a) It never hurts to revert to basics (not once in a while, but all the time) and these blogposts from Jae Jun summarize what most of us want to know – how do we know whether the company has any durable competitive advantages? The more important question is, how can I know this easily rather than the tiresome activity of going through Annual Reports one by one (start with the ‘A’s as Warren Buffett said) and find out firms which have unique licensing contracts (like Page Industries, Cravatex, Astral Polytechnik etc.) or are distribution kings (Asian Paints, ITC etc.). The easiest way is the quantitative way and Jae Jun takes us step by step through each of the financial statements. Must read.
ii) Income Statement
iii) Cash flow Statement
b) Before getting into the comprehensive checklist as stated above, I have a quick checklist to see whether I would like to further dig into the company.
i) Do I understand the industry that the company operates? (for example, I can’t understand the Oil industry for the world, and hence whenever I hear ‘check out HPCL, IOC, Chennai Petro, Panama Petro etc.’, I switch off my brain (actually, that’s my default state and it requires humungous efforts to turn it on)).
ii) Debt – I usually give a pass to companies with high debt. But what is ‘high’? Well, there are a couple of checks here. I would not analyze a company further if the debt ratio is greater than 25%. Secondly, I would check its peers in the same industry and look at their debt levels. If the comparitive debt is high, I drop analyzing the company.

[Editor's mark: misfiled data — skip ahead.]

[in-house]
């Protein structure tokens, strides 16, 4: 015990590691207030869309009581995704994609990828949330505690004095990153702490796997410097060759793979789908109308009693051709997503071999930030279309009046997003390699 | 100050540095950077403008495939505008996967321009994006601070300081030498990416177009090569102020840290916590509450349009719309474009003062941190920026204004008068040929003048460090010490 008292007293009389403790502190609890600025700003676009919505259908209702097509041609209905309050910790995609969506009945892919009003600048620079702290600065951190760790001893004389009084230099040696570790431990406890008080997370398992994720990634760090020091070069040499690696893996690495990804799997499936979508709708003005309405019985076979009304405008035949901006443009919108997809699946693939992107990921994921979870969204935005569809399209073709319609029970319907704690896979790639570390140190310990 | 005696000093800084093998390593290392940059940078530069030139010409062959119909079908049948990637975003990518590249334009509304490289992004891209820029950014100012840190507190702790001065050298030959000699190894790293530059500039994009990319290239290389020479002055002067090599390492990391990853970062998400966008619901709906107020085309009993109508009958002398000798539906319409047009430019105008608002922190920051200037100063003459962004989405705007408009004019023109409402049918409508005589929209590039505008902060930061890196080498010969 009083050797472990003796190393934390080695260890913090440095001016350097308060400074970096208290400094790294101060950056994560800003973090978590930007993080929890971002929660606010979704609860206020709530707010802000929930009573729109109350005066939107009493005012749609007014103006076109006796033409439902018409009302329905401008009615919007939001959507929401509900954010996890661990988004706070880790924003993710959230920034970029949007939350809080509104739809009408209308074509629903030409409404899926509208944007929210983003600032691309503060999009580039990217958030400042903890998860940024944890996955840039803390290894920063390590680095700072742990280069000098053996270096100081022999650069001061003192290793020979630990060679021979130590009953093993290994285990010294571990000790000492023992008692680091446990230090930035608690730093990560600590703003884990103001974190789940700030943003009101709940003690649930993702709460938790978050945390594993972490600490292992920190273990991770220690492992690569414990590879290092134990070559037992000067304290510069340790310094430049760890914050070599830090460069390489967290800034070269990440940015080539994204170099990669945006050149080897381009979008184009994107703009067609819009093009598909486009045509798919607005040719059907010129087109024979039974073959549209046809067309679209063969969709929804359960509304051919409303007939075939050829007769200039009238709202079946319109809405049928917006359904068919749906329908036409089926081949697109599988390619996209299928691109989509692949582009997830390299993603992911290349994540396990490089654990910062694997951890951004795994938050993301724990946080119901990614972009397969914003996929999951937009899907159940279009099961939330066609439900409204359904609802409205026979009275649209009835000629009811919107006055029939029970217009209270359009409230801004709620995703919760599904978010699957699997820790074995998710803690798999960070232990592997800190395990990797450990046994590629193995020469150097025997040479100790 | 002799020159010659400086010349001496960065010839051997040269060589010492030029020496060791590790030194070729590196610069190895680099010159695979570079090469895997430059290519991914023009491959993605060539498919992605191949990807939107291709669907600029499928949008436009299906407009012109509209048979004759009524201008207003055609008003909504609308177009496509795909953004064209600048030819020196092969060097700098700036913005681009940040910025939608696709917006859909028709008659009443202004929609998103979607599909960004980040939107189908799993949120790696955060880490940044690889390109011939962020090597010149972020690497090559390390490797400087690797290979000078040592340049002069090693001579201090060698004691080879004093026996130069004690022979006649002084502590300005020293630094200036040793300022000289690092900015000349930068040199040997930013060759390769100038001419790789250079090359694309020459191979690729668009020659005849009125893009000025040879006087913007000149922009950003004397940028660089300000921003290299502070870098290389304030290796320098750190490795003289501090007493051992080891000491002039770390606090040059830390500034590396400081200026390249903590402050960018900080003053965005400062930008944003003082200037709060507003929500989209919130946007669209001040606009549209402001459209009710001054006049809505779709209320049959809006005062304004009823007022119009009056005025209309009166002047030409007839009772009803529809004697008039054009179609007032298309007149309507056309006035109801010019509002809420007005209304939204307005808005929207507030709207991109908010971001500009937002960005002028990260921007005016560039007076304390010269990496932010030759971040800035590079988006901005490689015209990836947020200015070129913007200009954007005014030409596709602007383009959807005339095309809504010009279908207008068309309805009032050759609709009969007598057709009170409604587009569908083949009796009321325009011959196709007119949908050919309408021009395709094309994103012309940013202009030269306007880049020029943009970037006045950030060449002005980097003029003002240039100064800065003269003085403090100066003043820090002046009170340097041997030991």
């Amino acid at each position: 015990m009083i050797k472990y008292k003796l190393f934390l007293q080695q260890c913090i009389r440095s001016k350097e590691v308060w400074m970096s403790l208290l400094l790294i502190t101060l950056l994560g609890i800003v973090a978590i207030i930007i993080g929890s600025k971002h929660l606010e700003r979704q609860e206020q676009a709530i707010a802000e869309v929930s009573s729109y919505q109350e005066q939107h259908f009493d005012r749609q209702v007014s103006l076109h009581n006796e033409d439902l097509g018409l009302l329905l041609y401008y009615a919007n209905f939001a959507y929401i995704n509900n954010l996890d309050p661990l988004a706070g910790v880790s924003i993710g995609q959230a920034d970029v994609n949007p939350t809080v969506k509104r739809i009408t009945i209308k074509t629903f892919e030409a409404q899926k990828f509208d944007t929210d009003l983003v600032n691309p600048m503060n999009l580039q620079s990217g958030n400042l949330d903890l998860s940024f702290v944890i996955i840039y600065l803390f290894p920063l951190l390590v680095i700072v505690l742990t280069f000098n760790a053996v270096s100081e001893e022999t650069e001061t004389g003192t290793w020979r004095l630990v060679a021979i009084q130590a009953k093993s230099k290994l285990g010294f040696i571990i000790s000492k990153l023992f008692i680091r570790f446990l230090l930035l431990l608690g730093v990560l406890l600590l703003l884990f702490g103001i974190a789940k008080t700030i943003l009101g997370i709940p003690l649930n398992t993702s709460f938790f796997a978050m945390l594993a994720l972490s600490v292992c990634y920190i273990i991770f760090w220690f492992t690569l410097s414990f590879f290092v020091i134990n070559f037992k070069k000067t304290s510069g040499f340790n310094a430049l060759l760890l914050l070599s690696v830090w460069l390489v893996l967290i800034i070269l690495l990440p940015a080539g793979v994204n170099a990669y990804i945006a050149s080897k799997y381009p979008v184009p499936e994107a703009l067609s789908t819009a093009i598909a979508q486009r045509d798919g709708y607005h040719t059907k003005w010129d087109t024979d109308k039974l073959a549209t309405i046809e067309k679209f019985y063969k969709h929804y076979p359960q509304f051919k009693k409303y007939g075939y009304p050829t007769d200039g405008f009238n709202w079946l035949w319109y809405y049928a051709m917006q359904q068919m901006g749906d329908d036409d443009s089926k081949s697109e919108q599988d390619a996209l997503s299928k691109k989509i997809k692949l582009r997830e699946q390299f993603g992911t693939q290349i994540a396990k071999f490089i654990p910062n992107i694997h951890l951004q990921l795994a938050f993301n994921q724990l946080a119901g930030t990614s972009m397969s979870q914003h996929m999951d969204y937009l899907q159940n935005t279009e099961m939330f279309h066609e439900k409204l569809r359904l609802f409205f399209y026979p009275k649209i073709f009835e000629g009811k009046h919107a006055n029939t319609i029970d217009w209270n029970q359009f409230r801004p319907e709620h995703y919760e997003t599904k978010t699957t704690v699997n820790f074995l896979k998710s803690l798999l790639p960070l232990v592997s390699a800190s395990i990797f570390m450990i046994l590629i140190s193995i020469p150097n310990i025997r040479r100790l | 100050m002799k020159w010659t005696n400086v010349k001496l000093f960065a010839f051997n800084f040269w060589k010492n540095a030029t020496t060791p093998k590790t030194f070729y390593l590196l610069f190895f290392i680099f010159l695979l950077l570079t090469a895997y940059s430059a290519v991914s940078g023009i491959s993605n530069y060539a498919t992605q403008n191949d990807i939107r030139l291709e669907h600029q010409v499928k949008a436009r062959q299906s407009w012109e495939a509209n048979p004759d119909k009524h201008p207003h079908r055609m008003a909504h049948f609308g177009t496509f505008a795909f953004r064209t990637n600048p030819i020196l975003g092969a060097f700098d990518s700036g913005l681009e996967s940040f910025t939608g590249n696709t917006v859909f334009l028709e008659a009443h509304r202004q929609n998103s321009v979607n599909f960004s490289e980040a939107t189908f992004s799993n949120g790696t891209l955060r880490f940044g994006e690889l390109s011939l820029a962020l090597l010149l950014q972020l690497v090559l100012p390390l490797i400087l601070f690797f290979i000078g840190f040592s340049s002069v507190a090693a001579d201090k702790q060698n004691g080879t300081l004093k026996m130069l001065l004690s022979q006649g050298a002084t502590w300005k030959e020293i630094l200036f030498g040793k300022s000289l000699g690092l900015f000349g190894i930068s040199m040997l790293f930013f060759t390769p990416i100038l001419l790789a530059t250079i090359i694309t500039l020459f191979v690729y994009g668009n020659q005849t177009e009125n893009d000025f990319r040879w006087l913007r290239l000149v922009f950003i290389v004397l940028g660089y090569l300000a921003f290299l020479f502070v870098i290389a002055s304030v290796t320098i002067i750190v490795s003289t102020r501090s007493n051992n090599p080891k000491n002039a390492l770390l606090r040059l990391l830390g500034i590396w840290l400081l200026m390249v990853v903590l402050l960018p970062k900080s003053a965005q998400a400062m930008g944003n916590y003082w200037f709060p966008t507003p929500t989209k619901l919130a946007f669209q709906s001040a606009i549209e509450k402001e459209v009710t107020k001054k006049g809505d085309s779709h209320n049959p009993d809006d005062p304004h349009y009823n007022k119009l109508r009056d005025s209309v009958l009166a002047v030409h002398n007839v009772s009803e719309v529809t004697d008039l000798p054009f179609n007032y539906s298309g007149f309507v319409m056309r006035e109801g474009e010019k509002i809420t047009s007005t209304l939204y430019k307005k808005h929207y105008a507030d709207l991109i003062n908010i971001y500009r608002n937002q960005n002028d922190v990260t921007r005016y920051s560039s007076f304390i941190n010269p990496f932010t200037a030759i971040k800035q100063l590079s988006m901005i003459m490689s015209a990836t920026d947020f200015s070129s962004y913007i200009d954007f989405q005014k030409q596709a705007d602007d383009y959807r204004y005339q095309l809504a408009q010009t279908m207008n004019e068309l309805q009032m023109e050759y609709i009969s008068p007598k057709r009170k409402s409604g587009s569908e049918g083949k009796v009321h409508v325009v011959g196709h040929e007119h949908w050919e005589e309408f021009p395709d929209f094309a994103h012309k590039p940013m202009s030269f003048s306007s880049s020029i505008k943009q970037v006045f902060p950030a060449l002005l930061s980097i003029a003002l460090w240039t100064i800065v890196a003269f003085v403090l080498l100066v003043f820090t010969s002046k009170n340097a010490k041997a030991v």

iii) I am a big fan of the Du-Pont formula. In essence, Du-pont formula tries to arrive at Return on Capital Employed (RoCE) through a couple of factors. a) Capital Turnover b) Profit margins. The key is not to take a single year’s snapshot but to analyze atleast 5 years of data (10 years would be better, but ET and Moneycontrol have only 5 years of data and I am not rich enough to procure data from Religare) and check the average capital turnover and average profit margins. The best case scenario is increasing capital turnover (and hence becoming lesser capital intensive) and increasing profit margins (implying pricing power). I drop analysing the company if both are dropping continously for the past 3 years. Alternatively, I drop analyzing companies with RoCE less than 20% (Think of it this way: Let’s say I invest Rs. 10000 in a particular stock (my capital). Why would I be interested in this stock if the rate of return on this capital (and hence RoCE) is 10-12%? I can get that return by investing in a fixed deposit with almost no chance of a downside. Hence my hurdle rate is 20% – atleast double the fixed deposit rate – that doesn’t mean my rate of return on the invested stock WILL be 20%, rather I try to estimate the return to be as close to RoCE of the firm as possible – no guarantees though).